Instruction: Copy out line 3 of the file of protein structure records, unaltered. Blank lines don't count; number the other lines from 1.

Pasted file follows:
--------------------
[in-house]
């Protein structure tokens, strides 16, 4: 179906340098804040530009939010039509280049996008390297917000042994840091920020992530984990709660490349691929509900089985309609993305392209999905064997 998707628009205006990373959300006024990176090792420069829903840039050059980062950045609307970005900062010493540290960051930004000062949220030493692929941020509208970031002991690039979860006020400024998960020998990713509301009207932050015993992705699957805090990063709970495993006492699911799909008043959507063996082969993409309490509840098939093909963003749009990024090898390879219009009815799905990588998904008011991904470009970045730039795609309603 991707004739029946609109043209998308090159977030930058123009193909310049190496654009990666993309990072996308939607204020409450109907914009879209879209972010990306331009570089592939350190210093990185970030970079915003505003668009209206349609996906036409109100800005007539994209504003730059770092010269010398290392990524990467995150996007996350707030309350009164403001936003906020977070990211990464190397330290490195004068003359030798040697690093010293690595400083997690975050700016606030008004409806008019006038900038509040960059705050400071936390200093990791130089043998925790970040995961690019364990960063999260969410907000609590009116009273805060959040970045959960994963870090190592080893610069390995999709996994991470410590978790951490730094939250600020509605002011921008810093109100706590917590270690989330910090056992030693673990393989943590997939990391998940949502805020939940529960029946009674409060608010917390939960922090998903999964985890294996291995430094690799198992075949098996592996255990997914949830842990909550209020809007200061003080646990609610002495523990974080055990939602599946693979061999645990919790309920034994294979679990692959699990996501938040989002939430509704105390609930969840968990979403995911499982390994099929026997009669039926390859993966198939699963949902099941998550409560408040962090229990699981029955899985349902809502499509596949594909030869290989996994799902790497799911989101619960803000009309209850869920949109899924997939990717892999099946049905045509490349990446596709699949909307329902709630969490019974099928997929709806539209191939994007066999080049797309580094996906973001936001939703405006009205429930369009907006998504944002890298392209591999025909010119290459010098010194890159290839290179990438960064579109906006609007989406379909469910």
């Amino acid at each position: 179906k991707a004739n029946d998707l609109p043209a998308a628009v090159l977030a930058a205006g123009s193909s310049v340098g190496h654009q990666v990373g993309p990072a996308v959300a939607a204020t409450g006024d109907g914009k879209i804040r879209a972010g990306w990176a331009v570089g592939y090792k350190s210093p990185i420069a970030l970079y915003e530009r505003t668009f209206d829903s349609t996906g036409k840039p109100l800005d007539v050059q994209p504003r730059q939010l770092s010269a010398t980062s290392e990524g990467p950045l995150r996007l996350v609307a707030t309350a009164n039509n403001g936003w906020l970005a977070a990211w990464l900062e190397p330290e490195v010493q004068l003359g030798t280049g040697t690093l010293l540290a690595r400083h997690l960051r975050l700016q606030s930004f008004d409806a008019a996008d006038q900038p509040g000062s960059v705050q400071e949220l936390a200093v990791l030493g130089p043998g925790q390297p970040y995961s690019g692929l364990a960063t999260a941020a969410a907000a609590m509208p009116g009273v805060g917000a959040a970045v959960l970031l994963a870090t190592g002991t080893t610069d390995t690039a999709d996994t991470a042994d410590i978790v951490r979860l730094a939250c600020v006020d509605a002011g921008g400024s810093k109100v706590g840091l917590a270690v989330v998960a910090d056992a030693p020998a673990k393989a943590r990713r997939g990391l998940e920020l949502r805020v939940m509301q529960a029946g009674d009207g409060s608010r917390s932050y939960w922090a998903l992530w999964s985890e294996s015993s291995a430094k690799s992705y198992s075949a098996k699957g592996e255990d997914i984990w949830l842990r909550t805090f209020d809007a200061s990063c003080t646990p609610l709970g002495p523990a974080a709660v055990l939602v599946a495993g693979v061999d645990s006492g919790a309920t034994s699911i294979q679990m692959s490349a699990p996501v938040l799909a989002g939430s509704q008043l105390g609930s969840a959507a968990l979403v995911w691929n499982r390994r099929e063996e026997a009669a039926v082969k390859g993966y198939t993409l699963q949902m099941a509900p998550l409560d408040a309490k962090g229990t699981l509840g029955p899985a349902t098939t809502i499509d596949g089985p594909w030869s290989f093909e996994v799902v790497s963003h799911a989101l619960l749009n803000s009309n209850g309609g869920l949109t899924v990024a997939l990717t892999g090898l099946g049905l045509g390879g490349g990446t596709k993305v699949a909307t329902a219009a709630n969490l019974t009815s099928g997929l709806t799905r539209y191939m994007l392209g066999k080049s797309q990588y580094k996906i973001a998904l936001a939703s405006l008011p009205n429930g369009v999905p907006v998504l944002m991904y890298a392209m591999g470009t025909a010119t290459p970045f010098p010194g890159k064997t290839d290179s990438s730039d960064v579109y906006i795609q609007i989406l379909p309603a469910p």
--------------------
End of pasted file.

């Amino acid at each position: 179906k991707a004739n029946d998707l609109p043209a998308a628009v090159l977030a930058a205006g123009s193909s310049v340098g190496h654009q990666v990373g993309p990072a996308v959300a939607a204020t409450g006024d109907g914009k879209i804040r879209a972010g990306w990176a331009v570089g592939y090792k350190s210093p990185i420069a970030l970079y915003e530009r505003t668009f209206d829903s349609t996906g036409k840039p109100l800005d007539v050059q994209p504003r730059q939010l770092s010269a010398t980062s290392e990524g990467p950045l995150r996007l996350v609307a707030t309350a009164n039509n403001g936003w906020l970005a977070a990211w990464l900062e190397p330290e490195v010493q004068l003359g030798t280049g040697t690093l010293l540290a690595r400083h997690l960051r975050l700016q606030s930004f008004d409806a008019a996008d006038q900038p509040g000062s960059v705050q400071e949220l936390a200093v990791l030493g130089p043998g925790q390297p970040y995961s690019g692929l364990a960063t999260a941020a969410a907000a609590m509208p009116g009273v805060g917000a959040a970045v959960l970031l994963a870090t190592g002991t080893t610069d390995t690039a999709d996994t991470a042994d410590i978790v951490r979860l730094a939250c600020v006020d509605a002011g921008g400024s810093k109100v706590g840091l917590a270690v989330v998960a910090d056992a030693p020998a673990k393989a943590r990713r997939g990391l998940e920020l949502r805020v939940m509301q529960a029946g009674d009207g409060s608010r917390s932050y939960w922090a998903l992530w999964s985890e294996s015993s291995a430094k690799s992705y198992s075949a098996k699957g592996e255990d997914i984990w949830l842990r909550t805090f209020d809007a200061s990063c003080t646990p609610l709970g002495p523990a974080a709660v055990l939602v599946a495993g693979v061999d645990s006492g919790a309920t034994s699911i294979q679990m692959s490349a699990p996501v938040l799909a989002g939430s509704q008043l105390g609930s969840a959507a968990l979403v995911w691929n499982r390994r099929e063996e026997a009669a039926v082969k390859g993966y198939t993409l699963q949902m099941a509900p998550l409560d408040a309490k962090g229990t699981l509840g029955p899985a349902t098939t809502i499509d596949g089985p594909w030869s290989f093909e996994v799902v790497s963003h799911a989101l619960l749009n803000s009309n209850g309609g869920l949109t899924v990024a997939l990717t892999g090898l099946g049905l045509g390879g490349g990446t596709k993305v699949a909307t329902a219009a709630n969490l019974t009815s099928g997929l709806t799905r539209y191939m994007l392209g066999k080049s797309q990588y580094k996906i973001a998904l936001a939703s405006l008011p009205n429930g369009v999905p907006v998504l944002m991904y890298a392209m591999g470009t025909a010119t290459p970045f010098p010194g890159k064997t290839d290179s990438s730039d960064v579109y906006i795609q609007i989406l379909p309603a469910p």